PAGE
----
I hesitate to get into this. But it’s time to acknowledge a true leader. I know these debates can get quite emotional. I for one have seen a lot of hate spewed in recent days–about a man who is a constant winner and overachiever. He’s out there proving his haters wrong time after time. Some people get jealous of such a consistent winner. Throw in a beautiful foreign model for a wife, and people hate him even more. Maybe you didn’t want him in the role he has today, but there’s nothing anyone can do about it now.
Like it or not, Tom Brady is in the Superbowl again.*
Before the game, though, let’s turn inward. Who calls him- or herself a disciple of Christ?
Therefore we must listen carefully.
Last week He taught us where we can find true blessedness. Christ’s Beatitudes describe a kind of happiness that lies hidden from the world’s eyes. Poor in spirit, meek, merciful, pure-hearted, longing for justice and truth–there we find the invisible happiness of inner communion with God.
Today at Holy Mass we hear the Lord command us to let a light shine that will move people to glorify God. “You are the light of the world,” He tells us.
In a month, Lent will arrive, and we will celebrate the Stations of the Cross on Fridays, as we customarily do. We have lovely, evocative stations at St. Andrew’s in Roanoke. We can use them outside of Lent, too, of course. A unique light shone from Christ throughout His pilgrim life. But when we imagine His bitter Passion and crucifixion, we see that light at its purest.
Theologians debate the question of whether Jesus had the virtue of faith during His earthly life. St. Thomas Aquinas says No, because Christ had the beatific vision from the moment of His conception in the Virgin’s womb. In His mind, Lord Jesus always beheld the glory of God. What we believe, and hope to see, Jesus always saw interiorly and knew.
In the end, I think the debate on the the question of Jesus’ faith doesn’t serve much of a purpose, because the essential fact for us is: The strength and serenity that Jesus possessed during His Passion. We have faith–we have faith precisely in that inner source, the life of the soul of Christ, which gave Him the love by which He offered Himself to the Father, for us, on the cross. We believe that the inner source of Christ’s perfect life is God. The source of Jesus’ strength and serenity during the Passion is the God in which we Christians believe. Feel me?
As we gaze at the fourteen Stations, we see light. An intense paradox draws us into the true meaning of our lives: These bas-relief sculptures depict a hideously dark sequence of events. If we didn’t hold the Christian faith, we wouldn’t want our children exposed to these images. When Mel Gibson made his Passion movie, people complained about the violence. But Good Friday–the real, original day–it was an R-rated movie. If they gave a rating to our Stations of the Cross, it would have to be R.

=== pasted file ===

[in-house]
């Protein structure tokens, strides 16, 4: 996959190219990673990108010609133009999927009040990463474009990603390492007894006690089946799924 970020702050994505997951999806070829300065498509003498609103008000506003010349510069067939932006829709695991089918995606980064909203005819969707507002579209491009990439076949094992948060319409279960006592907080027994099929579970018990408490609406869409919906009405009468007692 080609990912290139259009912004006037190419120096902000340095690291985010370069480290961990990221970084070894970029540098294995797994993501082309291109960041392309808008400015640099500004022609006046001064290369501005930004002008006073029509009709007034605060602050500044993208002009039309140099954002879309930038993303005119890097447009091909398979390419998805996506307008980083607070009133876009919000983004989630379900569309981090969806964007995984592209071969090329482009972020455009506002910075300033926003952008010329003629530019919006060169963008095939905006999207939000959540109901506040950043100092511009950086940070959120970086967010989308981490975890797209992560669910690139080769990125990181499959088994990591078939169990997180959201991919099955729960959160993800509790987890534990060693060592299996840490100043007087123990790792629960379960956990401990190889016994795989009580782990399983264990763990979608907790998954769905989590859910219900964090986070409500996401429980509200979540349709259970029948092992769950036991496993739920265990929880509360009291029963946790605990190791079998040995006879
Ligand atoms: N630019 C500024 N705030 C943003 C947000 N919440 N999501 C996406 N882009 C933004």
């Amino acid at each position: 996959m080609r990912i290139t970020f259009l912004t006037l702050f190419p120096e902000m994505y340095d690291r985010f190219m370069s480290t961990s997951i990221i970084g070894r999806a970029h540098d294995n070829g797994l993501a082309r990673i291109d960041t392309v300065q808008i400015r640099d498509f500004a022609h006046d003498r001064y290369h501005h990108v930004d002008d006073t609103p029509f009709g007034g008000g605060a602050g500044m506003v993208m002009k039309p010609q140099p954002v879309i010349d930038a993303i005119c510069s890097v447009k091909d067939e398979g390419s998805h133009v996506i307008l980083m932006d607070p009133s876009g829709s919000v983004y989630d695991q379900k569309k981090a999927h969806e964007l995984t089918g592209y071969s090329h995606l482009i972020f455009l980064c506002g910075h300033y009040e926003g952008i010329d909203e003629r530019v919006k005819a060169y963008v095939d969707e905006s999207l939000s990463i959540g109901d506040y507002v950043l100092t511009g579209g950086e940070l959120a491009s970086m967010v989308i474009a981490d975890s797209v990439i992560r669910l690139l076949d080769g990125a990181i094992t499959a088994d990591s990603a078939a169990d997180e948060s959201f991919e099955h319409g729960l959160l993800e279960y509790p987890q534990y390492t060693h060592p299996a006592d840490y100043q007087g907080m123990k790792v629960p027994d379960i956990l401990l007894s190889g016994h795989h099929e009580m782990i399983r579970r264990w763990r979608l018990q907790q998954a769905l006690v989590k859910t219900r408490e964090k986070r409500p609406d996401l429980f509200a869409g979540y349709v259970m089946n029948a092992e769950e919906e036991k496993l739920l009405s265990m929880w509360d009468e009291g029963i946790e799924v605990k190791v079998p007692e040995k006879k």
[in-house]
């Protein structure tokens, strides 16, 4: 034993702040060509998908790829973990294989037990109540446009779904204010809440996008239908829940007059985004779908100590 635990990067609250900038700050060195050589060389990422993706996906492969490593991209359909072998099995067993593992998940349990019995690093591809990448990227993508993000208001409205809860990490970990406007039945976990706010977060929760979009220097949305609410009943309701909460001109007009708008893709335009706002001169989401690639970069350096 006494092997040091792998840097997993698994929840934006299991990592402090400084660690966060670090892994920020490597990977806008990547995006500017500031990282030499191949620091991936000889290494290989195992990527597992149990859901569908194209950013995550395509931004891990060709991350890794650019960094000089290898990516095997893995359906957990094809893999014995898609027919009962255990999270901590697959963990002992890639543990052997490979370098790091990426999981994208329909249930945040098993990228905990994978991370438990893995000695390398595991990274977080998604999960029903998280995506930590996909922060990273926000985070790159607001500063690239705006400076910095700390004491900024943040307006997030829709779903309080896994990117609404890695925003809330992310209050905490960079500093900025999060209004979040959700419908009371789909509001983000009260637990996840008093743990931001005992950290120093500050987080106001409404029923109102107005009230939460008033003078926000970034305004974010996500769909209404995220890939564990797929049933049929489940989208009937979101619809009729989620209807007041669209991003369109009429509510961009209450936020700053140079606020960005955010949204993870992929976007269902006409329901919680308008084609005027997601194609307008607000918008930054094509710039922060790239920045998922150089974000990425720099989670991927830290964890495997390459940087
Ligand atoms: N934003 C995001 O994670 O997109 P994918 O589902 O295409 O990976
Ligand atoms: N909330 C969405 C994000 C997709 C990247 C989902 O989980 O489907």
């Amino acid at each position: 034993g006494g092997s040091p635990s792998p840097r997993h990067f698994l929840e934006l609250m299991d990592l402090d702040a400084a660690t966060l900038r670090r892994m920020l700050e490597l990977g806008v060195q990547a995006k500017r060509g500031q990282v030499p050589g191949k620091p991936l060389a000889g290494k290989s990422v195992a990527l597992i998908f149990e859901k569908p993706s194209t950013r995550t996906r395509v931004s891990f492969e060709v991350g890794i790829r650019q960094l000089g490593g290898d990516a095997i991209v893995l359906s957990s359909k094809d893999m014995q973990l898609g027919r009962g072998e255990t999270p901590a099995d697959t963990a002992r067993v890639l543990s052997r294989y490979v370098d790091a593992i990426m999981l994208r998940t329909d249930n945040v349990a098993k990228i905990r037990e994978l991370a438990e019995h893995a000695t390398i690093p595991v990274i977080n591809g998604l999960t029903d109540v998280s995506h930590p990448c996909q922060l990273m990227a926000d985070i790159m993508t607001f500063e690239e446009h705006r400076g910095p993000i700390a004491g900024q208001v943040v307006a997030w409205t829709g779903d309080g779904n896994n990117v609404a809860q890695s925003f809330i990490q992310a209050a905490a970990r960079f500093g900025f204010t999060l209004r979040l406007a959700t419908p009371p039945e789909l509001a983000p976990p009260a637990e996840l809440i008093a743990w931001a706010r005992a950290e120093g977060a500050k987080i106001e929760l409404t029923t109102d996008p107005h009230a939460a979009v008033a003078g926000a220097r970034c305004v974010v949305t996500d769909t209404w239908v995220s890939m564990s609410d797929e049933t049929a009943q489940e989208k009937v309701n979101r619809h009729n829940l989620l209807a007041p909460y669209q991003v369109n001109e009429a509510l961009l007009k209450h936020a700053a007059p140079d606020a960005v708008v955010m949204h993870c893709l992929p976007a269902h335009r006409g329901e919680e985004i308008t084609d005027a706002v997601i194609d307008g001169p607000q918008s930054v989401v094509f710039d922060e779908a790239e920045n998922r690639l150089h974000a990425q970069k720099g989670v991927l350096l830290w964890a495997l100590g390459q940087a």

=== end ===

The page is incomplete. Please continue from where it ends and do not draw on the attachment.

But we see light. At Mass at St. Andrew’s, we find ourselves in a shiny, sparkling, gaudy building–and right in the center, with every architectural line converging on it–is the rendition of a crucified man. And to us, this is the brightest light of all, the shiniest part of the beautiful building. This is our God. His light, altogether invisible to every eye but the eye of faith–His light shines brighter than any other light. The Passion, darker than any Hollywood horror movie–and yet we see the Light of the World shining.
And that makes us the light of the world. It’s good to be nice, but being nice doesn’t make anyone the light of the world. It’s good to be smart, but being smart doesn’t make anyone the light of the world. When does our light shine before others and make them glorify our heavenly Father? When they see within us the same light that shone within Jesus on Good Friday.
The world needs our Christian interior life. We need a Christian interior life. How did Jesus give heaven to the human race? By living from the deep secret within Himself, His secret divine union with the Father.
Which means that we need to wall-off a sancutary in our souls. We need an inner tabernacle that no e-mail, no facebook, no Superbowl, no President, no news media can touch. We need to cultivate the interior life. The world needs us to cultivate the Christian interior life.
How? How about at least fifteen minutes of absolute silence per day? If we wonder, What do we need to survive life in the USA in 2017? let’s listen to this. St. Francis de Sales said, “I pray an hour a day, except when I’m really busy. Then I pray two hours a day.” Or Martin Luther: “I have so much to do that I shall spend the first three hours praying.”
What’s Christian meditation? It’s as easy as walking quietly from one Station of the Cross to the next. Or just trying to pay attention at Mass. Or opening up the New Testament and starting to read from Matthew 1:1.
Our light will shine. When we let the light of Christ crucified shine inside us. Through daily silent prayer.
* Thank you, David “Dutch” Massingham, for this joke.